Following recent events at Worklife and Proud Cabaret, the combined communities of Kentish Cluster and the new Camden Cluster come together for a rather special festive bash on Friday (Decmber 4th).
Full details are below, but if last year’s 200+ attendees at The Grafton is anything to go by, this is one local Xmas event well worth attending. And to cap it all, your hosts for the evening are none other than the area’s iconic Roundhouse.
Despite global recognition as one of London’s most beautiful and historic live music venues, many people – including plenty of locals – are still largely unaware of the organisation’s charitable imperative.
Perhaps that’s because of all those high profile gigs, the iTunes festival or the summer beach, yet the real Roundhouse magic actually takes place in the undercroft, deep beneath the main arena, space known as the Paul Hamlyn Roundhouse Studios.
“Each year the Roundhouse works with over 3,000 11-25s, offering opportunities in music, performing arts, circus and digital, enabling them to realise their full potential through creativity,” says community development coordinator Charlotte Biddle.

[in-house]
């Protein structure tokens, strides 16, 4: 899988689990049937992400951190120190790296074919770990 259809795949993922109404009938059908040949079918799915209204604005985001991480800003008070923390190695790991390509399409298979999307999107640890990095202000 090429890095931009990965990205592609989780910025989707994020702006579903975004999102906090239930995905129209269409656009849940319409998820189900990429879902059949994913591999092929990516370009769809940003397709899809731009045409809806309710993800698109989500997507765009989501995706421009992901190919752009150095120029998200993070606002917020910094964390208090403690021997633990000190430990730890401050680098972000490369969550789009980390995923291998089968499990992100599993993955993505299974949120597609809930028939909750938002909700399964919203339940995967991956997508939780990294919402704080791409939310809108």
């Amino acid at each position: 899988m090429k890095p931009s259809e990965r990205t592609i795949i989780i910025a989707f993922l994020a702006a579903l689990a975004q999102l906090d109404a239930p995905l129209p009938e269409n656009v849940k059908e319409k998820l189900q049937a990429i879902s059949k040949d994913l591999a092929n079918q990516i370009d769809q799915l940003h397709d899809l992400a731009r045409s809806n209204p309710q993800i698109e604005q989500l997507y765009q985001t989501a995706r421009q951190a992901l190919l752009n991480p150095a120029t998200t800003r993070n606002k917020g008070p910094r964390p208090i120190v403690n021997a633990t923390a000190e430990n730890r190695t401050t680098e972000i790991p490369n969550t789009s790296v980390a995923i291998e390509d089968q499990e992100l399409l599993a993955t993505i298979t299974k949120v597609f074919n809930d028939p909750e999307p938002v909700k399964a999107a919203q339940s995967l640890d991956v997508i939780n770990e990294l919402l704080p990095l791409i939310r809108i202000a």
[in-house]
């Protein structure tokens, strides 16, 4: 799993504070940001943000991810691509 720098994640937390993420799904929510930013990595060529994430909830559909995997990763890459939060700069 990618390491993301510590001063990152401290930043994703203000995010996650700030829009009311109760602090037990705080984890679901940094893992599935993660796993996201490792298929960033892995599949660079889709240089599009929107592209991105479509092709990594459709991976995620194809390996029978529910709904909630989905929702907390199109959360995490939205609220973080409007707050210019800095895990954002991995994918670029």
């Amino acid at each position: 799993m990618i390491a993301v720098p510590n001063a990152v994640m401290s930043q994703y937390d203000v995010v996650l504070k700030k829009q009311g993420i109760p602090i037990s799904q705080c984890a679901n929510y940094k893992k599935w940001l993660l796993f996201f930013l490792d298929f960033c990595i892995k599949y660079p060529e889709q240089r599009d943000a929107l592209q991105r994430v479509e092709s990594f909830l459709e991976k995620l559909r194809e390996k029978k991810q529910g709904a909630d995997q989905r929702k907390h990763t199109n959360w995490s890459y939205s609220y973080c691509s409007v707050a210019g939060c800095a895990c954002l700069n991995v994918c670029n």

“A majority (60%) of the young people who take part in programmes here are facing socio-economic disadvantage. Where young people may have missed out on experiences growing up, the Roundhouse offers them the chance to thrive in a creative environment.”
So here, in the atmospheric old brick tunnels, young people have access to facilities including media production suites, band rehearsal rooms, media labs, a recording studio and the Bloomberg TV Studio.
They get to work with professional artists and tutors in an inspiring space plus receive one-to-one advice on learning, development and next steps, help finding apprenticeships, training and volunteering opportunities in the creative industries.
“What’s unique about the Roundhouse is its open access programme,” continues Charlotte. “It means every local young person, no matter their socio-economic background, has access to what is on offer – meaning projects act as social levellers and ensure inclusivity regardless of means. And one third of the young people who take part are from the local area.”
Running such a dedicated and diverse programme costs nearly £3m per year, so as well as all the profits from the main space being ploughed back in to this ground-breaking work, the Roundhouse still relies on the support of individuals, corporates, trusts and foundations to ensure their work can continue.
For more info on this often all-too-unheralded work, take a look at the website. More info will be available from Charlotte and the Roundhouse team on the night too.
Finally, a big congratulations goes out to founding Cluster partner Titus Sharpe of Kentish Town-based business MVF Global. Last month he scooped the Smith and Williamson Entrepreneur of the Year at the National Business Awards, beating some of the UK’s most prominent business leaders to win the prestigious title.
Celebrating all these things and more on Friday, at the final Cluster of 2015.